Arts & Entertainment app of the year: GarageBand
Just like last year, a previously desktop-only app was re-imagined for iPad and forced us to once again re-evaluate just how good tablet software could be. But Apple wasnât the only one wowing us this year.
Instagram  mixed fun filters with simple social sharing to spectacular effect. Snapseed  and Photogene2  made photo editing first class citizens on iOS. Apple brought iMovie  to the big iPad screen.
It was what Apple did with music, however, that really blew us away this year. Introduced alongside the iPad 2, itâs interface immediately is recognizable to anyone who has ever used iLife for Mac yet immediately accessible to anyone who has ever put finger to multitouch display. With built in smart instruments for novices and the ability to interface with real instruments for pros, and multitrack recording an editing, itâs a studio on your lap or in your pocket. Very few people are making content creation software this robust for mobile, and very few, if any, other platforms can boast anything like this in their libraries.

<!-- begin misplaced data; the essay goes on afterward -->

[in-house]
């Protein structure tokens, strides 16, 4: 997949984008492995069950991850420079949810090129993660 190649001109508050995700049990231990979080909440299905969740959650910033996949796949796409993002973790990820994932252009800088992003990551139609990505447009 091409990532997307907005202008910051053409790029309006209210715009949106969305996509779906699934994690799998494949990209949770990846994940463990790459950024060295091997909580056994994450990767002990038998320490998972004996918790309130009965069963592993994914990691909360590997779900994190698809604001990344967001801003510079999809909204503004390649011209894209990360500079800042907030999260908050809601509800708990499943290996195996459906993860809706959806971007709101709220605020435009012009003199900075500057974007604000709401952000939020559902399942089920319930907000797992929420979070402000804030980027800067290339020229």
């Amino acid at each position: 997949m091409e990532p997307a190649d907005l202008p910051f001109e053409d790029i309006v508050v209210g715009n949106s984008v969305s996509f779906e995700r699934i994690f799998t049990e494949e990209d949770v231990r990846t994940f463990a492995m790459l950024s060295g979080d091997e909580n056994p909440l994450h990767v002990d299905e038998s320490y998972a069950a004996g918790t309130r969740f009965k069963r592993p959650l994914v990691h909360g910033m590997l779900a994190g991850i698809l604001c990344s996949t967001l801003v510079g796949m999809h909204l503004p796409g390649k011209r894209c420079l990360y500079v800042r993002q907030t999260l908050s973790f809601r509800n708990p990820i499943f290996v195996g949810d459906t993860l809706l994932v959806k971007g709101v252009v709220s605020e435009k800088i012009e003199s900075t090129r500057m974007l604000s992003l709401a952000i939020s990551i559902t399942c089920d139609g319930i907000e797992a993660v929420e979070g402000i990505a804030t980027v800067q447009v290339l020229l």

Social app of the year: Tweetbot
Twitter and the iPhone feel like they came into their own together, a blend of mobile device and social network as good as the richest peanut butter and darkest chocolate.
Path  2.0 made the smaller-scale social network drop-dead gorgeous, but does a world covered with the wreckage of Friendster and Wave and Buzz and Jaiku really need another social network? And if it does, isnât Google already cramming Google+  down as many throats as it possibly can? Facebook finally decided that the iPad was mobile enough to deserve itâs own app  and rolled out Facebook Messenger  in case the normal app just wasnât fast enough to get your IM on. LinkedIn  got a re-design, finally growing up into its own app, while Twitter for iPhone  go a re-design to make itâ¦ umâ¦ better for Twitter to push #hashtags to new users intent on keeping up with celebrities?